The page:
2 Foreign Firms Invest In U.S. Energy Sector
LINDA WERTHEIMER, HOST:
Two foreign companies - one from France and one from China - yesterday announced major investments in the U.S. energy industry. The deals are a sign of how hydraulic fracturing technology - also known as fracking - is attracting interest in U.S. oil and gas production.
NPR's Jim Zarroli reports.
JIM ZARROLI, BYLINE: The Chinese company Sinopec will invest $2.2 billion into a joint venture with Devon Energy Corporation of Oklahoma City. The deal will give Sinopec a partial interest in five oil and gas fields, although Devon will remain the operator of the fields. At the same time, the French company Total will invest $2.3 billion with Chesapeake Energy, the second such deal between the two companies. Energy producers have been rushing to buy up oil and gas fields in states such as Ohio, Pennsylvania and Texas. This is partly because of the growth of fracking - a controversial practice that enables producers to extract more oil and gas by cracking open underground shale rock formations.
But the technology is very expensive. To raise the capital they need, U.S. companies have been searching for investors. Chesapeake Energy said recently that it was looking for a partner to help it develop a major field in Ohio. Meanwhile, Sinopec has been investing in energy projects all over the world; in places such as Australia, Brazil and Indonesia. But the company's announcement that it is investing in U.S. energy projects yesterday came as something of a surprise in the energy sector.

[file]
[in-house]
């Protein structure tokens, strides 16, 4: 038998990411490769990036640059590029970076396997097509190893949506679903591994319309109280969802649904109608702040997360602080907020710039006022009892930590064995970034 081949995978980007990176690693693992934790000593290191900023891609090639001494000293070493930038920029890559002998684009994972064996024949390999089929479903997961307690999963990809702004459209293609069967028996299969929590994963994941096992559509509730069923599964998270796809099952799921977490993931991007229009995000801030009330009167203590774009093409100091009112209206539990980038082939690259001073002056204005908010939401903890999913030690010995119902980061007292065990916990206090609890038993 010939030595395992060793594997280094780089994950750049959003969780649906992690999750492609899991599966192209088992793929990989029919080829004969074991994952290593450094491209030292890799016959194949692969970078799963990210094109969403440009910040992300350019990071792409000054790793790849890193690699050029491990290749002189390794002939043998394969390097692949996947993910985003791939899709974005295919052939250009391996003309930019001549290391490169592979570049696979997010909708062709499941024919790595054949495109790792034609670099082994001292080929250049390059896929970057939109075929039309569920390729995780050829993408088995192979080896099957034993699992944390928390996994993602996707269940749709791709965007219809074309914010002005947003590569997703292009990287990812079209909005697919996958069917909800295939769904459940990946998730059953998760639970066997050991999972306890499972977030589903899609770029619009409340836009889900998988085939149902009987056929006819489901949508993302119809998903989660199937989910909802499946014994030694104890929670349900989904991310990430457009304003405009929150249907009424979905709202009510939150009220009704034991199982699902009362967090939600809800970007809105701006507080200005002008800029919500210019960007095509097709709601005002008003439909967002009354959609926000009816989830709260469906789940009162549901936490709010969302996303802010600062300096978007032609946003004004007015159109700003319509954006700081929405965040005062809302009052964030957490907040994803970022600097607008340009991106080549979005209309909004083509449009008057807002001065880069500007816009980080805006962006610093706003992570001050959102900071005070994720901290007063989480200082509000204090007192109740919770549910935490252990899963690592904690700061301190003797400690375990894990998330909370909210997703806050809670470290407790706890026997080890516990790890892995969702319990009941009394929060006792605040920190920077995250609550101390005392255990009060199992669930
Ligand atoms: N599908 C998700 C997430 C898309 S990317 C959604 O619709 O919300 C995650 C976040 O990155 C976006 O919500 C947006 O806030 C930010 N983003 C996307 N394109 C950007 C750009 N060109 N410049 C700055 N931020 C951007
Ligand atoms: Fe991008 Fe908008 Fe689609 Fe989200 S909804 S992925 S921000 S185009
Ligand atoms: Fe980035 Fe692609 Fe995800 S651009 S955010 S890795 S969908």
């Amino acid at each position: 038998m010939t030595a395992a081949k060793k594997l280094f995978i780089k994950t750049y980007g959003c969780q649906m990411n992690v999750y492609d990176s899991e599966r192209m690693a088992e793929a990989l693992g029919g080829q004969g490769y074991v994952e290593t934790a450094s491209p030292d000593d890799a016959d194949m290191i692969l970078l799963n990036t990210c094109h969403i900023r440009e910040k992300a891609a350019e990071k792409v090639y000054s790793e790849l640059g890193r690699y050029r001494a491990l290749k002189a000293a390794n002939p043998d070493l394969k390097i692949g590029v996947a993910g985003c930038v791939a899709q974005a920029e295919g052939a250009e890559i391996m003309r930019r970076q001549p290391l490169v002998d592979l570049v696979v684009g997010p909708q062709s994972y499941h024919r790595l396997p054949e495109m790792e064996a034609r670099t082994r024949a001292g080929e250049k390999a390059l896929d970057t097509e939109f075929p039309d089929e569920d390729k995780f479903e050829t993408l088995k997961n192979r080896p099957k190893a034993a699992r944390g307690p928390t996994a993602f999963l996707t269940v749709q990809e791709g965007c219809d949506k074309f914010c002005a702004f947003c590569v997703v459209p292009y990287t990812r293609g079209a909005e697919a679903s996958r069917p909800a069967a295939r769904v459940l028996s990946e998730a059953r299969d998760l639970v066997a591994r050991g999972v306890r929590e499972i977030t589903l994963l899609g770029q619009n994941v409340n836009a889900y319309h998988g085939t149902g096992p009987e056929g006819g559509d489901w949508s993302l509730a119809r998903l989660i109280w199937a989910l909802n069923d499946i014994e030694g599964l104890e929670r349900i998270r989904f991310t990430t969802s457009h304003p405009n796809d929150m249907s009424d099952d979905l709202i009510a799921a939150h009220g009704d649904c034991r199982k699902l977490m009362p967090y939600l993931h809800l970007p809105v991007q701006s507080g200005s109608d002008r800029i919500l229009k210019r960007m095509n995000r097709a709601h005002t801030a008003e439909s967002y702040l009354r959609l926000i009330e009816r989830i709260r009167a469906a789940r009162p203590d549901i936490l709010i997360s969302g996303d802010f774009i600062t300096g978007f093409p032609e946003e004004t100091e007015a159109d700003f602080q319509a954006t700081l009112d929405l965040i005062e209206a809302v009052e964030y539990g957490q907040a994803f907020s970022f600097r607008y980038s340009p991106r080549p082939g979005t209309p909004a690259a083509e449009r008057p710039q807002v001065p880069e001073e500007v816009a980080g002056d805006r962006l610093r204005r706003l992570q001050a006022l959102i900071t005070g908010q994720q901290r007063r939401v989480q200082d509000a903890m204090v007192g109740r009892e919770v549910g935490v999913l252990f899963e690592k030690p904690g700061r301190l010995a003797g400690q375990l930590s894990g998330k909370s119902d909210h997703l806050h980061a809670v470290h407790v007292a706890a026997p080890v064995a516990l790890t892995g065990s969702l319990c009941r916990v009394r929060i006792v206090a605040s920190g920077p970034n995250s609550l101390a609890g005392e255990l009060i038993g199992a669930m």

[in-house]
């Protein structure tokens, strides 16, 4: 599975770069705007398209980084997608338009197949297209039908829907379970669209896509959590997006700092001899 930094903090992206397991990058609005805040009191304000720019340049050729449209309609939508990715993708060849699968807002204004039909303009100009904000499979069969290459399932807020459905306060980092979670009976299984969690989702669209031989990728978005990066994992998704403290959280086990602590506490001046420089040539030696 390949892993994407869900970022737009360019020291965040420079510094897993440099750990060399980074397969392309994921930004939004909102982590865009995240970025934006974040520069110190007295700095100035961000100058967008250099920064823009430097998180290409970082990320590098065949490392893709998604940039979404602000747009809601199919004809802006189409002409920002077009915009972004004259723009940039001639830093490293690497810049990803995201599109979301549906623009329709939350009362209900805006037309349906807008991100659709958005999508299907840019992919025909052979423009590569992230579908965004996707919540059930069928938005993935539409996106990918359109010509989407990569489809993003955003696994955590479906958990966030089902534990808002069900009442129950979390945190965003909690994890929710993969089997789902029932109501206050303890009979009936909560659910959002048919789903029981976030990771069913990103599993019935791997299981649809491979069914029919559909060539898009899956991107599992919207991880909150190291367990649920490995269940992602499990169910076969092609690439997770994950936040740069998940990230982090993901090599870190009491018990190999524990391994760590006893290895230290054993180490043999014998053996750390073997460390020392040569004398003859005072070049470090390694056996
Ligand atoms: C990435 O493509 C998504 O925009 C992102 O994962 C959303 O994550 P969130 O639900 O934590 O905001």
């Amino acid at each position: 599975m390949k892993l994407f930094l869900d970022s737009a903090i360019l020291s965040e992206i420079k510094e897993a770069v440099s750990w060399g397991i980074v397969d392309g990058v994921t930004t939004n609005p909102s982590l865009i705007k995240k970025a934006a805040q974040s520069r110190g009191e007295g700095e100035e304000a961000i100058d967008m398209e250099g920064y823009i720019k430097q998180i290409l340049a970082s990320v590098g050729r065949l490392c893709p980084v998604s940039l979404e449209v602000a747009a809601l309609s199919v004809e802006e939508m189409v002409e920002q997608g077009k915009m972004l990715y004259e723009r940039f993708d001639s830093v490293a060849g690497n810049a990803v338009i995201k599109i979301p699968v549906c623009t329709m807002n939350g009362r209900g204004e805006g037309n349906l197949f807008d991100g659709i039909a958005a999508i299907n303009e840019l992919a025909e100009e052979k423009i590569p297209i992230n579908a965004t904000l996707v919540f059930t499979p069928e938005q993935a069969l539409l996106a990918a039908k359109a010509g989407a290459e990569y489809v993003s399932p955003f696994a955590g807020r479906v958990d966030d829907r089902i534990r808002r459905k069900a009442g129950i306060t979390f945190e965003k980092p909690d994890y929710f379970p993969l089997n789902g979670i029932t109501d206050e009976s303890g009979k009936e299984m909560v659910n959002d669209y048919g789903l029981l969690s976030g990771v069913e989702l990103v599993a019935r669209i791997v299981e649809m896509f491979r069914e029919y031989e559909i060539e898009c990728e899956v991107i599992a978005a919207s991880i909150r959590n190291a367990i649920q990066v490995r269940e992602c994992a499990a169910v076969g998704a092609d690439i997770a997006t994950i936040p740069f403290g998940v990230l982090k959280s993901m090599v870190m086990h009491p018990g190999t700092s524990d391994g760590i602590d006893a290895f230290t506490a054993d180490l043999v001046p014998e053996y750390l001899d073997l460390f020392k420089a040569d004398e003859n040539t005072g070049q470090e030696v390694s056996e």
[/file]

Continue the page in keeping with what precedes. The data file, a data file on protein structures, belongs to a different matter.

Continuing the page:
Jim Zarroli, NPR News, New York.
NPR transcripts are created on a rush deadline by Verb8tm, Inc., an NPR contractor, and produced using a proprietary transcription process developed with NPR. This text may not be in its final form and may be updated or revised in the future. Accuracy and availability may vary. The authoritative record of NPR’s programming is the audio record.